"In 2012 a nuclear plant in MA using ocean water had to curtail operations due to warm water temperatures. The inlet pipe wasn't deep enough. Plants are designed to operate under conditions. Those conditions will be more uncertain in the future."
Low Water

No power source is impacted by weather-related water concerns more than hydro. Hydro power can be curtailed for years on end due to long-lived droughts. On the rare occasion when a thermal power station like nuclear has to reduce power because of low intake cooling water levels, it's for very short periods relative to hydro.

Figure 2 shows that 3.5 times more hydropower stations were affected by low water over the study period than nuclear. Climate change is going to have a much worse impact on hydro (Jacobson's inadequate third leg) than it will on nuclear.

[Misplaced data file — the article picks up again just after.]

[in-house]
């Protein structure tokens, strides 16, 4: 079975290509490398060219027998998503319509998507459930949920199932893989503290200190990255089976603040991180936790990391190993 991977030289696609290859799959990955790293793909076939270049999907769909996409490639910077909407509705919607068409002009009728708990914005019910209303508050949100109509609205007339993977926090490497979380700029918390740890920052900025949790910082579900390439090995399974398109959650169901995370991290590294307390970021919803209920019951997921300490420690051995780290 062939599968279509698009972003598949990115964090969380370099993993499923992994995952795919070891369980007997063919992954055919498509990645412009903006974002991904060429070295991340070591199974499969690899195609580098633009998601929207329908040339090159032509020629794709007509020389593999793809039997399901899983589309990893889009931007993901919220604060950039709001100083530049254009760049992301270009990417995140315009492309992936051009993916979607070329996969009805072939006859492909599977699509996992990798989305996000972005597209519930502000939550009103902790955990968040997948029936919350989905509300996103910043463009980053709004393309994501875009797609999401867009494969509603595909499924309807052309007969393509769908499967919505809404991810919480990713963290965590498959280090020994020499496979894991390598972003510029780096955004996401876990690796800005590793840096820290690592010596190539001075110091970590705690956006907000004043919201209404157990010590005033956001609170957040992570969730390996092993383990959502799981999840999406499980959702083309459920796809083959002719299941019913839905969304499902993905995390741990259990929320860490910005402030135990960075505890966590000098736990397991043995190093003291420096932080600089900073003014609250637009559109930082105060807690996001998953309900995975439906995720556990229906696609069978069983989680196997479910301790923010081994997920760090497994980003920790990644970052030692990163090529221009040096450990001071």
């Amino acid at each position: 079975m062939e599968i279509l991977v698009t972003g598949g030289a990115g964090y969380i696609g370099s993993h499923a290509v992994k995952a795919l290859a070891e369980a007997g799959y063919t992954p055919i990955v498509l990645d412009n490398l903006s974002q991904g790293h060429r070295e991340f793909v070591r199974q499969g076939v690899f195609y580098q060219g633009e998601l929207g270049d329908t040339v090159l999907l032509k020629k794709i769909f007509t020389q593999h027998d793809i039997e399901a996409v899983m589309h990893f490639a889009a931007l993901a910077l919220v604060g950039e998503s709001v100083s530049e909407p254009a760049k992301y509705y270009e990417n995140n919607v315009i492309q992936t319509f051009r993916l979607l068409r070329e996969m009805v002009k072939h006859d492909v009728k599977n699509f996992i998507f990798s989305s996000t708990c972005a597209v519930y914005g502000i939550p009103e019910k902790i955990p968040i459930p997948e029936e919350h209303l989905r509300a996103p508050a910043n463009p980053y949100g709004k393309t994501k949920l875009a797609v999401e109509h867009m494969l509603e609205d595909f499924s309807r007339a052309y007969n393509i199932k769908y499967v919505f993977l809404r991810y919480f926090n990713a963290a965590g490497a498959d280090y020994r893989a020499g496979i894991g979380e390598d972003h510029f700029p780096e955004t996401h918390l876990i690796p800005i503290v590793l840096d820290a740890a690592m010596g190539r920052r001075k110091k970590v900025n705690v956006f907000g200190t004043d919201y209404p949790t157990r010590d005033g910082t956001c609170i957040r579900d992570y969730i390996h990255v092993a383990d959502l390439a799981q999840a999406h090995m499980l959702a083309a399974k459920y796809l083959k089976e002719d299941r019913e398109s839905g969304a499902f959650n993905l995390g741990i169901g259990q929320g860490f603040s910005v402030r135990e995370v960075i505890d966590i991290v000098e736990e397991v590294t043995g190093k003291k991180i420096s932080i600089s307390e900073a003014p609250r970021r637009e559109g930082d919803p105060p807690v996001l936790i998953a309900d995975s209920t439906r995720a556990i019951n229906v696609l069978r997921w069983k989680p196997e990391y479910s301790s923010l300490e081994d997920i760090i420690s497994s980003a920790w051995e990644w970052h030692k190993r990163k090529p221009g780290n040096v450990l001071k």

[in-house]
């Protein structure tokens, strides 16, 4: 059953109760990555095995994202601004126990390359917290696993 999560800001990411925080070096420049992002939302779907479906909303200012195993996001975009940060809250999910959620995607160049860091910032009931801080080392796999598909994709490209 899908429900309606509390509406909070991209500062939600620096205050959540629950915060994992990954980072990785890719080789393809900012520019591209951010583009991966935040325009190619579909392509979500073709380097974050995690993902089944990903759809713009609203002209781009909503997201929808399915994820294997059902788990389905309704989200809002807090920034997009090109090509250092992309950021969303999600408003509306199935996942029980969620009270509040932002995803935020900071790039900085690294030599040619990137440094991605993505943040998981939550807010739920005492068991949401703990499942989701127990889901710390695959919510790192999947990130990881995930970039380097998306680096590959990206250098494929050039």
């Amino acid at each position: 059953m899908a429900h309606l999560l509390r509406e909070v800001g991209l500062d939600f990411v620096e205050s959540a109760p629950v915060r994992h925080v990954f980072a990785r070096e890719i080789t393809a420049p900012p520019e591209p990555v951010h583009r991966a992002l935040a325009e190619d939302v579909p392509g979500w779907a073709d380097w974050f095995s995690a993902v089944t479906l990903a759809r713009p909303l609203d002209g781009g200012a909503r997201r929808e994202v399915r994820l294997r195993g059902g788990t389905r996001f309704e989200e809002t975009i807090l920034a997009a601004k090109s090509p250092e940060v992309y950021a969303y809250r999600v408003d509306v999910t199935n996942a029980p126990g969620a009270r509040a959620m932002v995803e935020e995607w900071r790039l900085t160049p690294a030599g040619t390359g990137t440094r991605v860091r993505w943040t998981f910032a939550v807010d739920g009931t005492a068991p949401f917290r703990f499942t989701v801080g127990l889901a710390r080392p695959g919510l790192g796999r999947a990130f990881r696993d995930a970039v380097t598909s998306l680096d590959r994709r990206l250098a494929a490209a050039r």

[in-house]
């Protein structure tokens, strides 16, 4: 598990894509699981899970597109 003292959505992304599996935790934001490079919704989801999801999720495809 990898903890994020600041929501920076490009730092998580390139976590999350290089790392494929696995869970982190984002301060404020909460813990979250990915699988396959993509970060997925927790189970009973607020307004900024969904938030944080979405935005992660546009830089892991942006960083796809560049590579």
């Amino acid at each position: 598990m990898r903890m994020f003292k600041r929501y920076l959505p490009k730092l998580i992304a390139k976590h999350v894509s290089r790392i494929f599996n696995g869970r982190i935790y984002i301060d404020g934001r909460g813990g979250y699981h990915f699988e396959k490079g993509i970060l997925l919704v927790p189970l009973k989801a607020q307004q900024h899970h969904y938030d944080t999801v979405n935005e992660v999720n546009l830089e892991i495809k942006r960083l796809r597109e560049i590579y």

Figure 2

NRC limits on inlet/outlet water temperatures

Any thermal power station becomes less efficient with a lower delta between inlet and outlet cooling water, be it geothermal, solar thermal, biomass steam turbine, biogas steam turbine, or nuclear and can be designed to use a wide variety or even a combination of cooling technologies:
  • Open loop
  • Closed loop, tower
  • Closed loop, pond
  • Hybrid or dry
  • Mixed wet cooling
  • Other
A power plant can be designed or modified to handle higher water temperatures if so desired. The largest nuclear power station in the U.S. is located in the Arizona desert and uses municipal wastewater for cooling.

Singling nuclear out from all of the other thermal power station types is dishonest as well as disingenuous.

EPA limits to water outlet temperature

Power stations exceeding limits (ignoring coal) per Figure 3:

  • Landfill gas and biomass = 3
  • Natural gas = 13
  • Nuclear = 3

Figure 3

And keep in mind that wind and solar are very dependent on natural gas to integrate them into the grid.

Air Temperatures

When confronted with the fact that solar panel efficiency decreases with higher temperatures and that wind patterns will shift, the commenter suggests:
"Solar efficiency decreases in hot weather. So you put up more."